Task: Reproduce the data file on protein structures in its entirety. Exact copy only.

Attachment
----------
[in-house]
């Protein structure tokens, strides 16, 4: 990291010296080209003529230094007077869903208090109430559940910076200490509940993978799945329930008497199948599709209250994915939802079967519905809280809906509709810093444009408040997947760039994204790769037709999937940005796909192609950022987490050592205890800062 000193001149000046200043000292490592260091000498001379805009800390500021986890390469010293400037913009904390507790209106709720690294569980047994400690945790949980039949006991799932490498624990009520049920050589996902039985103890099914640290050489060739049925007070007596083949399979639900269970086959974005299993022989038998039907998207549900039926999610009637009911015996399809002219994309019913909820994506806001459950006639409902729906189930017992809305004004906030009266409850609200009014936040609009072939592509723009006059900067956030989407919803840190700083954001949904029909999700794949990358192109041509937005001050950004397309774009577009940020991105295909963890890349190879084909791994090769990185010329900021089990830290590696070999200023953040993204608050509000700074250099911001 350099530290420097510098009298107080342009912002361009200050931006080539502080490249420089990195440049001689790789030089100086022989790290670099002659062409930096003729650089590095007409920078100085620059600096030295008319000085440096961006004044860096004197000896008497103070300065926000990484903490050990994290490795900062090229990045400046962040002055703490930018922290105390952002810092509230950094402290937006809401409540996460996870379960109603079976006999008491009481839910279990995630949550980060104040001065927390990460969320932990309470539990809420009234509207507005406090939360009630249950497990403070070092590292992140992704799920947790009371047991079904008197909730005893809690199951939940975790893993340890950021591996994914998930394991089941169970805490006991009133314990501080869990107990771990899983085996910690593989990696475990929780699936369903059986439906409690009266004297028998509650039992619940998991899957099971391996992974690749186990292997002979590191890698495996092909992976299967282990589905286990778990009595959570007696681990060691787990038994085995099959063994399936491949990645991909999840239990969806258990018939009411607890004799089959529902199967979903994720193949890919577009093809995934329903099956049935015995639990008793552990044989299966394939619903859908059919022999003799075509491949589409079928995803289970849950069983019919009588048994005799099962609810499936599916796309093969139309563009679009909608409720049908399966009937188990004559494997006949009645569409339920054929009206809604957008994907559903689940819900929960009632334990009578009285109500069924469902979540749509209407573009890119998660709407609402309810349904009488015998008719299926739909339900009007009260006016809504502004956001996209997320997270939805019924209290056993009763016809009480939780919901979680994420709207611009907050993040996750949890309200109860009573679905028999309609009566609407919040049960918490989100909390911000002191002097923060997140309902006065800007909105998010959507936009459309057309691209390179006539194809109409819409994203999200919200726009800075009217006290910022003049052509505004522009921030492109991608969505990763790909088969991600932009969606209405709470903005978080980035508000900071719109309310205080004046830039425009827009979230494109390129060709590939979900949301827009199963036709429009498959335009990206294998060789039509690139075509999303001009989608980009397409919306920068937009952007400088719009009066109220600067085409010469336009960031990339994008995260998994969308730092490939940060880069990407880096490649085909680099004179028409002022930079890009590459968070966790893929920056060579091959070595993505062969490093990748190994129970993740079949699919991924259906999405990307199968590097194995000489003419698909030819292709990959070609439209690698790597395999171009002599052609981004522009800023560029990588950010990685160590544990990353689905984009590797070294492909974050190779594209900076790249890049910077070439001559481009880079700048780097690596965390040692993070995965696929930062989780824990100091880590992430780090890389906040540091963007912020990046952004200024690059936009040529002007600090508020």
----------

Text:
[in-house]
């Protein structure tokens, strides 16, 4: 990291010296080209003529230094007077869903208090109430559940910076200490509940993978799945329930008497199948599709209250994915939802079967519905809280809906509709810093444009408040997947760039994204790769037709999937940005796909192609950022987490050592205890800062 000193001149000046200043000292490592260091000498001379805009800390500021986890390469010293400037913009904390507790209106709720690294569980047994400690945790949980039949006991799932490498624990009520049920050589996902039985103890099914640290050489060739049925007070007596083949399979639900269970086959974005299993022989038998039907998207549900039926999610009637009911015996399809002219994309019913909820994506806001459950006639409902729906189930017992809305004004906030009266409850609200009014936040609009072939592509723009006059900067956030989407919803840190700083954001949904029909999700794949990358192109041509937005001050950004397309774009577009940020991105295909963890890349190879084909791994090769990185010329900021089990830290590696070999200023953040993204608050509000700074250099911001 350099530290420097510098009298107080342009912002361009200050931006080539502080490249420089990195440049001689790789030089100086022989790290670099002659062409930096003729650089590095007409920078100085620059600096030295008319000085440096961006004044860096004197000896008497103070300065926000990484903490050990994290490795900062090229990045400046962040002055703490930018922290105390952002810092509230950094402290937006809401409540996460996870379960109603079976006999008491009481839910279990995630949550980060104040001065927390990460969320932990309470539990809420009234509207507005406090939360009630249950497990403070070092590292992140992704799920947790009371047991079904008197909730005893809690199951939940975790893993340890950021591996994914998930394991089941169970805490006991009133314990501080869990107990771990899983085996910690593989990696475990929780699936369903059986439906409690009266004297028998509650039992619940998991899957099971391996992974690749186990292997002979590191890698495996092909992976299967282990589905286990778990009595959570007696681990060691787990038994085995099959063994399936491949990645991909999840239990969806258990018939009411607890004799089959529902199967979903994720193949890919577009093809995934329903099956049935015995639990008793552990044989299966394939619903859908059919022999003799075509491949589409079928995803289970849950069983019919009588048994005799099962609810499936599916796309093969139309563009679009909608409720049908399966009937188990004559494997006949009645569409339920054929009206809604957008994907559903689940819900929960009632334990009578009285109500069924469902979540749509209407573009890119998660709407609402309810349904009488015998008719299926739909339900009007009260006016809504502004956001996209997320997270939805019924209290056993009763016809009480939780919901979680994420709207611009907050993040996750949890309200109860009573679905028999309609009566609407919040049960918490989100909390911000002191002097923060997140309902006065800007909105998010959507936009459309057309691209390179006539194809109409819409994203999200919200726009800075009217006290910022003049052509505004522009921030492109991608969505990763790909088969991600932009969606209405709470903005978080980035508000900071719109309310205080004046830039425009827009979230494109390129060709590939979900949301827009199963036709429009498959335009990206294998060789039509690139075509999303001009989608980009397409919306920068937009952007400088719009009066109220600067085409010469336009960031990339994008995260998994969308730092490939940060880069990407880096490649085909680099004179028409002022930079890009590459968070966790893929920056060579091959070595993505062969490093990748190994129970993740079949699919991924259906999405990307199968590097194995000489003419698909030819292709990959070609439209690698790597395999171009002599052609981004522009800023560029990588950010990685160590544990990353689905984009590797070294492909974050190779594209900076790249890049910077070439001559481009880079700048780097690596965390040692993070995965696929930062989780824990100091880590992430780090890389906040540091963007912020990046952004200024690059936009040529002007600090508020």